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A world without the omnipresence of Facebook — one of the largest technology companies in the world — may be hard to imagine now, especially for millennials.
But Facebook has taken a significant blow from the EU’s top antitrust chief Margrethe Vestager on Thursday 18th May. The Danish politician, who is currently serving as the European Commissioner for Competition said that Facebook misled EU regulators over it’s intentions for it’s 2014 takeover of WhatsApp.
The point is simple: We need accurate facts to do our job. More info on the Facebook fine for misleading information https://t.co/wZwqVki5IX
— Margrethe Vestager (@vestager) May 18, 2017
“Today’s decision sends a clear signal to companies that they must comply with all aspects of EU merger rules, including the obligation to provide correct information. And it imposes a proportionate and deterrent fine on Facebook. The Commission must be able to take decisions about mergers’ effects on competition in full knowledge of accurate facts,” EU Commissioner Vestager said.
It’s an extraordinarily costly case for Facebook — €110-million (US$122.5 million) to be exact.
The European Commission competition policy spokesperson Ricardo Cardoso said the fine was record breaker.
“The fine is the highest fine we have ever imposed for a procedural infringement in a merger case,” said Cardoso. “In that case we have to ensure that fine is proportionate and we believe that considering all elements in the fine calculation, including the deterrence effect, the fine imposed on Facebook of 110 million euros ($122 million) is indeed proportionate in light of Facebook’s turnover,” he added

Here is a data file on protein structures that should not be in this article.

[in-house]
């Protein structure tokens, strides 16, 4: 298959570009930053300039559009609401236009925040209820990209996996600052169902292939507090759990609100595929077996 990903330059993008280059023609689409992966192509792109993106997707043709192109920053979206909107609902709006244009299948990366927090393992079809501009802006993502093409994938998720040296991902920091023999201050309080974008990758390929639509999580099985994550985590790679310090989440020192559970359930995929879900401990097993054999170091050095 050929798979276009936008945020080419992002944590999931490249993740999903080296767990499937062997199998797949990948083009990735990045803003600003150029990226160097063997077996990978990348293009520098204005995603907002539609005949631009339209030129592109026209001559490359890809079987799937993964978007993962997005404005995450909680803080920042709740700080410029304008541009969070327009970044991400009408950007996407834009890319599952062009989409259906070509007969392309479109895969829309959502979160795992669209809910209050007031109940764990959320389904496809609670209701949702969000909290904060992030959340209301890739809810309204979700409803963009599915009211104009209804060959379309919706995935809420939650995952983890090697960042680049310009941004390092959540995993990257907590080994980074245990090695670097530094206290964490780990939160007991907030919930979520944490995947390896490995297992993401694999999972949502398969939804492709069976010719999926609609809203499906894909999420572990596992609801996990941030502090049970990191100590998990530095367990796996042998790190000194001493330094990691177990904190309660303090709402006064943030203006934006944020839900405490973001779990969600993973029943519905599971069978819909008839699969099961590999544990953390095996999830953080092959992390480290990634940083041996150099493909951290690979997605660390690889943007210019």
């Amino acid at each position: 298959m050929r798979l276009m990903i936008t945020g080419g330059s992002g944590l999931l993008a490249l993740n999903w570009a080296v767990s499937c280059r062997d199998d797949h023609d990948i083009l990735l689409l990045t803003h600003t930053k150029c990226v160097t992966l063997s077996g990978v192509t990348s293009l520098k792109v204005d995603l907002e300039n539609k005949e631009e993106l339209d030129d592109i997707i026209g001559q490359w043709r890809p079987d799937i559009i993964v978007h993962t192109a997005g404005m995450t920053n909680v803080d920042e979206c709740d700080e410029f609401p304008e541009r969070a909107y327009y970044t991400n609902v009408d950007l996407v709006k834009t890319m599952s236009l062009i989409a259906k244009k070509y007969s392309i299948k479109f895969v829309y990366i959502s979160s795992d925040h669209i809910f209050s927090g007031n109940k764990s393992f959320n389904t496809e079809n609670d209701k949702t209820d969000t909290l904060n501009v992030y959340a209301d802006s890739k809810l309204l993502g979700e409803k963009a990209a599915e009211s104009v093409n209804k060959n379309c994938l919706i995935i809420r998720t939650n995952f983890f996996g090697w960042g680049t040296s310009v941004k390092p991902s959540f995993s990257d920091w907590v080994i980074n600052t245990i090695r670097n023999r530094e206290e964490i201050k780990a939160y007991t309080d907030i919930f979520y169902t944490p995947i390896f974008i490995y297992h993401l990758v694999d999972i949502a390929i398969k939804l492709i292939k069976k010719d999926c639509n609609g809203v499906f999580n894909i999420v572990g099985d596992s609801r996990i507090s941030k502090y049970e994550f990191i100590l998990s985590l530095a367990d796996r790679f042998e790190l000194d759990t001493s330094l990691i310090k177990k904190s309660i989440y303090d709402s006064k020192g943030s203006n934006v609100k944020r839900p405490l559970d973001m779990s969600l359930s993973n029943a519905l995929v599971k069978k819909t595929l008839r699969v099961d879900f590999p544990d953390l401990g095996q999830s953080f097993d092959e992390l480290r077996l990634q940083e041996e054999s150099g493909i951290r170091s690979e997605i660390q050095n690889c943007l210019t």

In a statement, Facebook said the errors were not intentional.
“Today’s announcement brings this matter to a close,” Facebook said.
However, it’s the latest on a series of negative PR stories for Facebook.
Thursday’s fine announcement comes just a day after Facebook was found guilty in France and the Netherlands of tracking users’ data without consumer consent.
Such data included user’s sexual preferences and was shared with websites other than Facebook, also without their knowledge.
Facebook’s regulatory woes in the EU have been shared to some extent by other US technology companies such as Amazon, Apple, Google and Microsoft.
All have become targets of long antitrust investigations by the EU. Some American tech executives have alleged that Europe has an anti-American bias, which EU officials deny.
Meanwhile, Facebook is facing further legal action in at least three other EU countries over data privacy concerns, in Belgium, Germany and Spain.